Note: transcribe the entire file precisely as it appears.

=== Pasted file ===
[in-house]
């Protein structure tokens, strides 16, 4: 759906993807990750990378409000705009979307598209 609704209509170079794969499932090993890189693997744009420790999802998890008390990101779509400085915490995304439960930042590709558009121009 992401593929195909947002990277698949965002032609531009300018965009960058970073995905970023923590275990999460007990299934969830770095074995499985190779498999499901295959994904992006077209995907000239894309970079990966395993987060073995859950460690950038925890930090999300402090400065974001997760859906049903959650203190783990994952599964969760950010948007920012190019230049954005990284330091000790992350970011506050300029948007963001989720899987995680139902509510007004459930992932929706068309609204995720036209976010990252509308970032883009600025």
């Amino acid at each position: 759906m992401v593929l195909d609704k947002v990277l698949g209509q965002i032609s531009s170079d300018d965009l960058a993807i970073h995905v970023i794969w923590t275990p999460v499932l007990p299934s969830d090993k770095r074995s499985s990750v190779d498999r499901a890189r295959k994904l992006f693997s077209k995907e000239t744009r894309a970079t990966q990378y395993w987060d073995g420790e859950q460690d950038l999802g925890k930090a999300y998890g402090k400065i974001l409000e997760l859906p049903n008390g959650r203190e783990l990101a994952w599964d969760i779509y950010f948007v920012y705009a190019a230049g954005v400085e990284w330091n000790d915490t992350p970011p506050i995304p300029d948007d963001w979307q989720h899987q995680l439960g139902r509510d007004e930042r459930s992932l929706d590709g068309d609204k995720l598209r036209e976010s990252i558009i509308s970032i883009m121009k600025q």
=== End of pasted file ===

[in-house]
């Protein structure tokens, strides 16, 4: 759906993807990750990378409000705009979307598209 609704209509170079794969499932090993890189693997744009420790999802998890008390990101779509400085915490995304439960930042590709558009121009 992401593929195909947002990277698949965002032609531009300018965009960058970073995905970023923590275990999460007990299934969830770095074995499985190779498999499901295959994904992006077209995907000239894309970079990966395993987060073995859950460690950038925890930090999300402090400065974001997760859906049903959650203190783990994952599964969760950010948007920012190019230049954005990284330091000790992350970011506050300029948007963001989720899987995680139902509510007004459930992932929706068309609204995720036209976010990252509308970032883009600025």
């Amino acid at each position: 759906m992401v593929l195909d609704k947002v990277l698949g209509q965002i032609s531009s170079d300018d965009l960058a993807i970073h995905v970023i794969w923590t275990p999460v499932l007990p299934s969830d090993k770095r074995s499985s990750v190779d498999r499901a890189r295959k994904l992006f693997s077209k995907e000239t744009r894309a970079t990966q990378y395993w987060d073995g420790e859950q460690d950038l999802g925890k930090a999300y998890g402090k400065i974001l409000e997760l859906p049903n008390g959650r203190e783990l990101a994952w599964d969760i779509y950010f948007v920012y705009a190019a230049g954005v400085e990284w330091n000790d915490t992350p970011p506050i995304p300029d948007d963001w979307q989720h899987q995680l439960g139902r509510d007004e930042r459930s992932l929706d590709g068309d609204k995720l598209r036209e976010s990252i558009i509308s970032i883009m121009k600025q």